Review: MXGP 2019

It’s fun, but it feels like there could be more…

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Last year’s MXGP Pro was one of my favourite games of 2018. A change from the odd attempts to videogame motocross racing, and go for a simulation feel of handling. Bike movement, rider weight, these were big deals and hard to get to grips with, but once mastered, made you feel like a bike ninja.

Why then, does MXGP 2019 – the sequel – feel weird. Something is not quite right here. Milestone’s other game – Monster Energy Supercross – disappointed me as it was a significant step toward the arcade side of the spectrum. After some time with MXGP 2019 I feel that it is sitting somewhere in between Monster Energy, and last year’s offering. The result is a game that doesn’t quite feel arcadey or a simulation offering. And it unsettles me, because bike behaviour never really feels like it should.

Thankfully, the loading of the open world is gone from last year (load it up after a race only to load the next race) and replaced with traditional menus. That’s a win for me. Instead, the Playground is available – an open area where you can practice and experiment on your own terms. In open-world style, there are markers dotted around which you can activate to trigger races, challenges or timed events. I found these to be a bit uninspiring though thankfully, the ability exists for anyone to create and upload their own routes/challenges. And that makes things a bit more interesting.

Not only mapping own routes, but there is a full-blown map editor built into the game. Skipping the tutorial, obviously, showed me that it isn’t especially intuitive but with a bit of common sense you can figure out what goes where. The level of detail you can go into in terms of creating the routes is really quite something, and should there be a motocross course that is not in the game, I feel fairly confident that you could probably create it. 

Sadly, trying these courses out is a bit frustrating as the loading times are longer than is comfortable. Still, it’s nice to have the variety if you get bored of one of the many tracks in the game. I’m not familiar with the official MX racing franchise, so can’t tell you if any of the big ones are missing. There is a nice variety however, so that’s welcomed. 

The faithful reconstruction of an MX season lends itself to timed races followed by a few laps once time runs out. Upon starting my season with the shortest time limit, I wished there was a way I could change it to only do each race once, instead of the double race for each course. Still, it’s fortunate that despite the earlier handling complaints, it is fun to play.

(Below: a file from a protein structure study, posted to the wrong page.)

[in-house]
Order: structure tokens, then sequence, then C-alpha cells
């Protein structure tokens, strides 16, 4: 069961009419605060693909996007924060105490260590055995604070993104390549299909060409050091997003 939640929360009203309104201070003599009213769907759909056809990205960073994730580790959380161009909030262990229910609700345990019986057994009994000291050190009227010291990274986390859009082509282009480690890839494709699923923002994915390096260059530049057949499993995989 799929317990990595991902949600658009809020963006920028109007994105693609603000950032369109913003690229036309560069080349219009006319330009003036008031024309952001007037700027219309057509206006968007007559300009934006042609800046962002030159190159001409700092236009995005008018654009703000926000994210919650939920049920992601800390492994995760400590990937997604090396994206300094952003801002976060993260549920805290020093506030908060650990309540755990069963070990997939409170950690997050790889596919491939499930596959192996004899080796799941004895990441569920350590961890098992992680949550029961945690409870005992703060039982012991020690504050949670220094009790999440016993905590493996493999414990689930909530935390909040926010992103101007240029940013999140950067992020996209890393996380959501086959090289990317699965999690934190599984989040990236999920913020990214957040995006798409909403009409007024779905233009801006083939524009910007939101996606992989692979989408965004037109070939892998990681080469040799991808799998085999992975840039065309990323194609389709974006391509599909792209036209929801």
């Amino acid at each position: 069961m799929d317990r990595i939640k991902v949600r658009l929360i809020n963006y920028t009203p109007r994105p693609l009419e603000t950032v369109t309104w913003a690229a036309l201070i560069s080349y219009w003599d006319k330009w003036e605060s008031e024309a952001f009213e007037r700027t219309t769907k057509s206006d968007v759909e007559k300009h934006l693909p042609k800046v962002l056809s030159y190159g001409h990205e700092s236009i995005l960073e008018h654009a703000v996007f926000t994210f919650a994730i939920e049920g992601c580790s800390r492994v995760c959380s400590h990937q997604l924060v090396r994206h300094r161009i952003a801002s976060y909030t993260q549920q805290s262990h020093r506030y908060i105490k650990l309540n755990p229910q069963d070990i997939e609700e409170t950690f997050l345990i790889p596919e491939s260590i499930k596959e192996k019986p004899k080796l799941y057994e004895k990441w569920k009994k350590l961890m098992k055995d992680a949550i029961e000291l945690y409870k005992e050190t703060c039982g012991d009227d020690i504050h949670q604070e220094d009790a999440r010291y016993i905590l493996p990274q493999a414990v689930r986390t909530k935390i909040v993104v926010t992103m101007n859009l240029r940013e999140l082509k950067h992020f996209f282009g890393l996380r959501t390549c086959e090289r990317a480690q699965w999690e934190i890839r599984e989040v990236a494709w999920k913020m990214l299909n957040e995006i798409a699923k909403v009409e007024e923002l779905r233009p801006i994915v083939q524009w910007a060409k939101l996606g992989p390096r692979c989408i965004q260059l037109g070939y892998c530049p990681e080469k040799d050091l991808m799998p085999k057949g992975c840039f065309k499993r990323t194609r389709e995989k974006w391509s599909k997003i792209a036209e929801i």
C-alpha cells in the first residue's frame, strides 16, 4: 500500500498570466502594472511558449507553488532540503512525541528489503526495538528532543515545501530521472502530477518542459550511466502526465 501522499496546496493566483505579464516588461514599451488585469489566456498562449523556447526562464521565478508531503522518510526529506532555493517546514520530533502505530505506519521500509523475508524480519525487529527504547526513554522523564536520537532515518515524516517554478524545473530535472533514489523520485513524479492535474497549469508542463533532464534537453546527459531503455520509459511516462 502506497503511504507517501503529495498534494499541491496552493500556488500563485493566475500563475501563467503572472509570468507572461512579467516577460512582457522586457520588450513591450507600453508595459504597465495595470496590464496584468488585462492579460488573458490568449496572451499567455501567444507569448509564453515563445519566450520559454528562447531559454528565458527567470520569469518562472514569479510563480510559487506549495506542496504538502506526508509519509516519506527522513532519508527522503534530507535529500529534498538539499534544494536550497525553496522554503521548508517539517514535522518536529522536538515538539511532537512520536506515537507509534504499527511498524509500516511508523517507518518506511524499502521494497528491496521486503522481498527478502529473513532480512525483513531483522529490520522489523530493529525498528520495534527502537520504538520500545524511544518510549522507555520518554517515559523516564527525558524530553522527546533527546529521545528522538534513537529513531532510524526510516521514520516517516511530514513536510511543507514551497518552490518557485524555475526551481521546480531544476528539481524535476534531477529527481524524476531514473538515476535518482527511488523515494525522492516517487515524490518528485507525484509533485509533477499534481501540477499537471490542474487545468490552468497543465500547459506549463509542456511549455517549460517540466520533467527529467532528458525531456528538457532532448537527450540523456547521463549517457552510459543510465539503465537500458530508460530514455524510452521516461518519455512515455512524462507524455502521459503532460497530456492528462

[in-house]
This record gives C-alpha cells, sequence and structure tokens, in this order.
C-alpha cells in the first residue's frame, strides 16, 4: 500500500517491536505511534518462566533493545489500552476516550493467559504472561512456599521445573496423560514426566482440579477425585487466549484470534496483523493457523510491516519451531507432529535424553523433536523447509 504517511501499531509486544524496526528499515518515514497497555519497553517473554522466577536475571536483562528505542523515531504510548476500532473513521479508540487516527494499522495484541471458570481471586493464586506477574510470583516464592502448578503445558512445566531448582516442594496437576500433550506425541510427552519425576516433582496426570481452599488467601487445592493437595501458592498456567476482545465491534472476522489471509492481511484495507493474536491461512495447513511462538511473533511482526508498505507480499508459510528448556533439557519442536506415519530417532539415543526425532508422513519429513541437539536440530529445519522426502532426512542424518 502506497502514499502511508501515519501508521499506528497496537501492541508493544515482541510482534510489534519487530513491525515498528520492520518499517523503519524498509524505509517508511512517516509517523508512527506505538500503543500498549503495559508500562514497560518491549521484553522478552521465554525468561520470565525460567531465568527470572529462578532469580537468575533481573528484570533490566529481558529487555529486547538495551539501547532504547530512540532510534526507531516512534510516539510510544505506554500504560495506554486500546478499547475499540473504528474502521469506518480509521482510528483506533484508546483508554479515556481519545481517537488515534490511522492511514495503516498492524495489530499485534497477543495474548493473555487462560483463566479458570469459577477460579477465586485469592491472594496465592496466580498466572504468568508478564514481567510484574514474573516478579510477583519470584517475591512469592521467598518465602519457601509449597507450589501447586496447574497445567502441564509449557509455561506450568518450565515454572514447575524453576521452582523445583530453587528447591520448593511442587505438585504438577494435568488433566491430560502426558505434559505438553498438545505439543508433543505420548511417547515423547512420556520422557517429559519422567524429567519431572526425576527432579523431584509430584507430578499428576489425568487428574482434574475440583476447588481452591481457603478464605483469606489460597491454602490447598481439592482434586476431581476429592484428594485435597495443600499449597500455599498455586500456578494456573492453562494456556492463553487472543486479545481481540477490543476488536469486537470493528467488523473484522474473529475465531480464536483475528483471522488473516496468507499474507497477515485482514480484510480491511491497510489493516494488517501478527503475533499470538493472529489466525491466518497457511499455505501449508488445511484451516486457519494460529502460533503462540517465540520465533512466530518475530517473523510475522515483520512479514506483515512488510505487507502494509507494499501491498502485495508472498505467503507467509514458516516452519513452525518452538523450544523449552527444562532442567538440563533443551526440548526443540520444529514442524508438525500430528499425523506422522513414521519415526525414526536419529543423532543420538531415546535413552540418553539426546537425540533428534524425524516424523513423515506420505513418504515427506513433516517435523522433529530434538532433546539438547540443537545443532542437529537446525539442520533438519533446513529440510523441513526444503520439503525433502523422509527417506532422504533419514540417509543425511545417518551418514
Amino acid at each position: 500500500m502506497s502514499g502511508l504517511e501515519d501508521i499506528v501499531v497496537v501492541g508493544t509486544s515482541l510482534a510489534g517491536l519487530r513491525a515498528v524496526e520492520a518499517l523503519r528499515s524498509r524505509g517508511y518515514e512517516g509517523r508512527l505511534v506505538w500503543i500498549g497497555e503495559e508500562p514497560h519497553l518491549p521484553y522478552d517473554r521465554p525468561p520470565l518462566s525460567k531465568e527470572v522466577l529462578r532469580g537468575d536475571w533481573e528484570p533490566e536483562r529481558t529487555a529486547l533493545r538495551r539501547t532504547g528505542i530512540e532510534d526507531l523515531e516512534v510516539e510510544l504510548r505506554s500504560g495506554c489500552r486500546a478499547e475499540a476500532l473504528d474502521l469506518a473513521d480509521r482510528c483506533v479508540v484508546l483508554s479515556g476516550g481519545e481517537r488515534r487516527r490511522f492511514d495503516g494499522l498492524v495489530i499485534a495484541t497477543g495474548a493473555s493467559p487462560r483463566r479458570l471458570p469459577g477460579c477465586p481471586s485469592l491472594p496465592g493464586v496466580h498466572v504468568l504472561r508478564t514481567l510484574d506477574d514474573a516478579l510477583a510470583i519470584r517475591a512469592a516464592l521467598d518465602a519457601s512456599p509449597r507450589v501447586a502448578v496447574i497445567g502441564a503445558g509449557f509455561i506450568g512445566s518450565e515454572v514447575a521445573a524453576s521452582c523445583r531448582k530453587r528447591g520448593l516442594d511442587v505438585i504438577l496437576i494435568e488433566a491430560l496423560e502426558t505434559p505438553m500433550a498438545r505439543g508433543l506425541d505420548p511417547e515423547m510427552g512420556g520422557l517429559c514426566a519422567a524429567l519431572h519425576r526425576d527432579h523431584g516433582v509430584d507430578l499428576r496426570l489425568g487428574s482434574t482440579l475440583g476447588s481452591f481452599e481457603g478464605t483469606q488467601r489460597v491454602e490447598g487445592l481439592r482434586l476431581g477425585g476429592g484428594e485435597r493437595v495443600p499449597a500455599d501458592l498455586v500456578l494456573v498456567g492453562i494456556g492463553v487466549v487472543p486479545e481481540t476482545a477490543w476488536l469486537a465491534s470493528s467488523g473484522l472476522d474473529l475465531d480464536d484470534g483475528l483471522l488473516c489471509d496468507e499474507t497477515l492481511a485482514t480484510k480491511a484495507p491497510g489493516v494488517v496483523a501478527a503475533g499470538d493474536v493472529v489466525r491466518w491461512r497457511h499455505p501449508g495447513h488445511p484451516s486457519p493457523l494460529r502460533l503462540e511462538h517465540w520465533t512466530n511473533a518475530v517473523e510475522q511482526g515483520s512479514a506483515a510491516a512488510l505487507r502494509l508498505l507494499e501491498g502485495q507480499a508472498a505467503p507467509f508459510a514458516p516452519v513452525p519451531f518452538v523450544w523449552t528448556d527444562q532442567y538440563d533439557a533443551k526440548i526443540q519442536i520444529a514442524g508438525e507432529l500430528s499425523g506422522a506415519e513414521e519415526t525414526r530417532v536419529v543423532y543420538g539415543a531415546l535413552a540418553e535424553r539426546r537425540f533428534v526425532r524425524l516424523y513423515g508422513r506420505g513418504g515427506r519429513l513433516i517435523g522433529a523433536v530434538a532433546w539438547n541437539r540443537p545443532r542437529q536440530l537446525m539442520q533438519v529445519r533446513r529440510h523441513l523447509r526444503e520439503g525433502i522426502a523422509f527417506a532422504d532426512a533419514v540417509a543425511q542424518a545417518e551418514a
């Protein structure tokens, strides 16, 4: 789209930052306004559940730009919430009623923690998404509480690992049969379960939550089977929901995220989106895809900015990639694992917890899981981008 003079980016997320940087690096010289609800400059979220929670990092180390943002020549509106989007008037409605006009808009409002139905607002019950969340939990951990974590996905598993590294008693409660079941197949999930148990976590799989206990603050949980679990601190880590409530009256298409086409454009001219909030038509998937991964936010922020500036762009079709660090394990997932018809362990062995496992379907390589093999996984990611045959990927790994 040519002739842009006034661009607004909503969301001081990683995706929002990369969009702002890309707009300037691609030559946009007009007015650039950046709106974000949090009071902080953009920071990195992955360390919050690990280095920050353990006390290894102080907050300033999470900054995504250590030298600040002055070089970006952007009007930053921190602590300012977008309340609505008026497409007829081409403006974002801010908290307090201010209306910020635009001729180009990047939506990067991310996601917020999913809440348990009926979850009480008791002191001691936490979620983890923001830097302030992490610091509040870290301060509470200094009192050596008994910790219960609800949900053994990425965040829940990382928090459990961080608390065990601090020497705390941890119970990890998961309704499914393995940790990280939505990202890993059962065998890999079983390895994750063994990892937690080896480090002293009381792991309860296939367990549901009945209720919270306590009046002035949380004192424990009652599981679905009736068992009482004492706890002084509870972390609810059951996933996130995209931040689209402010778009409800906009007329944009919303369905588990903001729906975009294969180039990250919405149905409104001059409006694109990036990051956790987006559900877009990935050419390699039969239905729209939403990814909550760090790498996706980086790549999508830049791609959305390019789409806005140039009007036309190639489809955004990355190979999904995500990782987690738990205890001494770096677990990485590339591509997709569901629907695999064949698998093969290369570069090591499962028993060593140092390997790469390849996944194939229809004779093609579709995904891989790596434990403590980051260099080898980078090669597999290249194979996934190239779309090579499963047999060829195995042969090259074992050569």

There’s a selection of rider and bike customisations you can make beyond the ability to create tracks, but I wouldn’t get too excited over it as it’s functional but mostly limited to changing colours and picking a fairly gross looking rider (who you never see as you’re wearing a helmet). More attention was paid to the tracks though which have a lovely deformation as you ride through them over numerous laps. It’s great fun watching them get all churned up. Weather conditions can change mid-race too, which is cool although going from sun to rain results in the track instantly drying. Must be some cool kind of material they use to build them.

Sadly the tutorial/training elements from last year are gone, which isn’t a big deal for experienced players. Newcomers have to settle for text on screen while they are playing to tell them what they need to know. Once you feel happy you can take your skills online to race, choosing between quick race and private lobbies. It’s fun, seems to work well but does feel a bit bare bones. 

And that’s my biggest issue with MXGP 2019. It’s fun, but it feels like there could be more. The handling could be just a little bit better. The season mode – despite better presentation – could be a bit more… exciting. The music could be great rather than good, the riders could be more customisable. MXGP 2019 then, the game that could just be a little bit more. 

Reviewed on PS4

 
 

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